Much has been learned during the past decade about inhalants’ pharmacological properties and effects (Bowen et al., 2006; Lubman, Yücel, and Lawrence, 2008). Although there has been limited research on the reinforcing properties of inhalants, animal studies suggest that several abused inhalants function as reinforcers (see Bowen et al., 2006, p. 643, for a review of findings). For example, in the conditioned place preference reward paradigm, toluene increases rats’ tendency to gravitate to a chamber in which they formerly received the drug over one in which they did not (Lee, Schiffer, and Dewey, 2004). Of the few studies that have examined self-administration of inhaled compounds in nonhuman species, one demonstrated that mice will self-administer intravenous toluene and TCE (Blokhina et al., 2004), and another has shown that rats will self-administer ether vapor (Pogorelov and Kovalev, 1999). Other investigations have demonstrated that nonhuman primates will self-administer chloroform, ether, nitrous oxide, and toluene (see Evans and Balster, 1991).
Toluene and TCE appear to produce motor excitation at low concentrations and sedation, anesthesia, coma, and death at higher concentrations (Bowen and Balster, 1998). Benzene and diethyl ether also produce tranquilizing effects (Bowen, Wiley, and Balster, 1996; Paéz-Martinez, Cruz, and López-Rubalcava, 2003). Bowen and colleagues (2006) concluded that “the anxiolytic [anxiety reducing] effects of solvents are not an unexpected finding since these compounds, like other [central nervous system] depressants, act as positive modulators of GABAA receptors… [W]hat remains unclear is whether other solvents share these anxiolytic properties, the relative potencies to produce these effects, and whether tolerance (or sensitization) develops after chronic binge exposure.”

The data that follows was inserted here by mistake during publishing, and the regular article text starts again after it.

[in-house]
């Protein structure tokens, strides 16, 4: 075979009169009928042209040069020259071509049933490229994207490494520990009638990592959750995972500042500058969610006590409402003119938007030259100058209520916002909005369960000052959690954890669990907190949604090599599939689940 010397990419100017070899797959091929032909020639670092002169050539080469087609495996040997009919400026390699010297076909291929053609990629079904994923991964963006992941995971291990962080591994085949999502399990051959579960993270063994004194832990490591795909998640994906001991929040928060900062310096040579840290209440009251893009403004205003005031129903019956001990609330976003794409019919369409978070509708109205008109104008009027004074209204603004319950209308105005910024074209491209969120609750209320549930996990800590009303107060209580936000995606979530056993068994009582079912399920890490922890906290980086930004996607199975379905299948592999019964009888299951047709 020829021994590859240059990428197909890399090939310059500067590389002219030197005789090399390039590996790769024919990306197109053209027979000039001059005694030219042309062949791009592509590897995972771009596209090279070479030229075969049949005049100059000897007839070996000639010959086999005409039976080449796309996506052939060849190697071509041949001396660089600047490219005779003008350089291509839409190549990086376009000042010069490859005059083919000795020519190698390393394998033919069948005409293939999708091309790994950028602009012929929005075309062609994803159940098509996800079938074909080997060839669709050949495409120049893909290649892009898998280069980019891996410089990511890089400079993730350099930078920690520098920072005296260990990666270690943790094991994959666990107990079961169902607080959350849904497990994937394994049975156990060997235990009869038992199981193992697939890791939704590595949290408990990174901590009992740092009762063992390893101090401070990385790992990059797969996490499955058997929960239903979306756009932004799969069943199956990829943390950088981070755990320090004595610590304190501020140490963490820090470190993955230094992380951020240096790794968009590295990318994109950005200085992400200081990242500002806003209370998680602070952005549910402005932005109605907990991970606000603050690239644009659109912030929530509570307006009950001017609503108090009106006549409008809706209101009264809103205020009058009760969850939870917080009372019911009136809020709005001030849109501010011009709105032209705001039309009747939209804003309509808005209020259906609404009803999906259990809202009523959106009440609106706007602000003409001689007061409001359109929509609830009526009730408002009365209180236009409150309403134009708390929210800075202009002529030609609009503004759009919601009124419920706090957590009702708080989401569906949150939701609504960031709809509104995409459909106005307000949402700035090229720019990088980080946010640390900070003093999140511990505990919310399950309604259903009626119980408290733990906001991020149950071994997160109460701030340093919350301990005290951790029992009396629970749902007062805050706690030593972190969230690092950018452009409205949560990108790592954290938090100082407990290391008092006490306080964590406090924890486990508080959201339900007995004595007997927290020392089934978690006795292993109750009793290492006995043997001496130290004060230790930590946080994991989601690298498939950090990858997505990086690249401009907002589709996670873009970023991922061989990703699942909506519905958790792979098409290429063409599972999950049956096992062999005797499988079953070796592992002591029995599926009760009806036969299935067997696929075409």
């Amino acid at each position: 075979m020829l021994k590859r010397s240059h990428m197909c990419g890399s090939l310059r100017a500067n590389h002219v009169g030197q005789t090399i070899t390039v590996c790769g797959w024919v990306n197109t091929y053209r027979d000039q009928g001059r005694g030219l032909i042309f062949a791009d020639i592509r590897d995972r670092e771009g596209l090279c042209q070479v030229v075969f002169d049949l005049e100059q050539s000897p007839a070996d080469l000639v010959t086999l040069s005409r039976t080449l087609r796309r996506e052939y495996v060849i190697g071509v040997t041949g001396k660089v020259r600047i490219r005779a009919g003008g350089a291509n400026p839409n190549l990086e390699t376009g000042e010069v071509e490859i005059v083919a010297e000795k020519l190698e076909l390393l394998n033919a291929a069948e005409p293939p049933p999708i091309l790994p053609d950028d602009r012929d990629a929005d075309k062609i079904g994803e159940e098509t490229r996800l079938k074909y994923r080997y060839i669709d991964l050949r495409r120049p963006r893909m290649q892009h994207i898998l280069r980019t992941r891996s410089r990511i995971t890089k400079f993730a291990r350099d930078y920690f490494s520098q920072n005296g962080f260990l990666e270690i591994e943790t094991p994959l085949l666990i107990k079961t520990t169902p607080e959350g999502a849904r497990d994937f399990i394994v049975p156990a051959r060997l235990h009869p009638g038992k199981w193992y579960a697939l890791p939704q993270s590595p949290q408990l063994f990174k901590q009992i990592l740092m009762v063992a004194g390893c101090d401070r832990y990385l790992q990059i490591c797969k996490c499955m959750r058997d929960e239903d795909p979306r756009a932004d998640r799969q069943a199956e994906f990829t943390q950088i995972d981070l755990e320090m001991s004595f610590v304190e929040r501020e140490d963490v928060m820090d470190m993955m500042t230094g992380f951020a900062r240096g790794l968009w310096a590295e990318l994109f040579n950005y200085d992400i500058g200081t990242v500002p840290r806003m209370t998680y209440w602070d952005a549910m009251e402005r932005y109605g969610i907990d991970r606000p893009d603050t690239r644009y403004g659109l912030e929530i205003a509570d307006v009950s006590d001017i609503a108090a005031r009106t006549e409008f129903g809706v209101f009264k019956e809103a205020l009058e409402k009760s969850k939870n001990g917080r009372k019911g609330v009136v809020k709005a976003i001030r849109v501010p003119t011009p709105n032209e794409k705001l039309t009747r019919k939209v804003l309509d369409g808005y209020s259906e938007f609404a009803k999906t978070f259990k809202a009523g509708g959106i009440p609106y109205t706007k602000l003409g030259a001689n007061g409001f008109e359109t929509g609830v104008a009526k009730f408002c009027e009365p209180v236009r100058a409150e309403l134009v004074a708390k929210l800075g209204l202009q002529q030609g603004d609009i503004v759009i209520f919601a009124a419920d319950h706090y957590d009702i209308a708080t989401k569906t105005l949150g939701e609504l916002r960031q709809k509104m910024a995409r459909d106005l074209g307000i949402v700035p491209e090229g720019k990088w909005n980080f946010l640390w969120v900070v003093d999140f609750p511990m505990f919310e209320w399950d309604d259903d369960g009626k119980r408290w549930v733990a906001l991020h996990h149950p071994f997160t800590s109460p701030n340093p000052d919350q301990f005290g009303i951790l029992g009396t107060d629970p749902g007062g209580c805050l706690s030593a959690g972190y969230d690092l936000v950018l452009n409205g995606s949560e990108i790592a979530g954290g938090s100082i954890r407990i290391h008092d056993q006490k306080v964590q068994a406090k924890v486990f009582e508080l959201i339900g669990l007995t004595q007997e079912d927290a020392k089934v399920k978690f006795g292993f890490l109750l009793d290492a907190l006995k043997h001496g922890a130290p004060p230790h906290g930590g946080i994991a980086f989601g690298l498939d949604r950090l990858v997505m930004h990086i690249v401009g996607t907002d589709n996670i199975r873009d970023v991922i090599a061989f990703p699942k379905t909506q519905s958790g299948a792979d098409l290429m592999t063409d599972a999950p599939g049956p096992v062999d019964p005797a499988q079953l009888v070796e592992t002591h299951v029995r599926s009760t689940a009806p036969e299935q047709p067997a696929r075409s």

The neuropharmacological effects of these solvents do not appear to be limited to modulation of the GABA receptor. Drug-discrimination studies using laboratory animals (Bowen et al., 1999) have shown that toluene can induce subjective effects similar to those of the psychedelic anesthetic phencyclidine (PCP), suggesting that toluene, like PCP, may block the NMDA receptor. It should be noted, however, that toluene failed to induce subjective effects similar to those of dizocilpine, another selective NMDA receptor blocker, in a similar drug-discrimination study (Shelton and Balster, 2004).
Toluene can induce subjective effects similar to those of phencyclidine (PCP).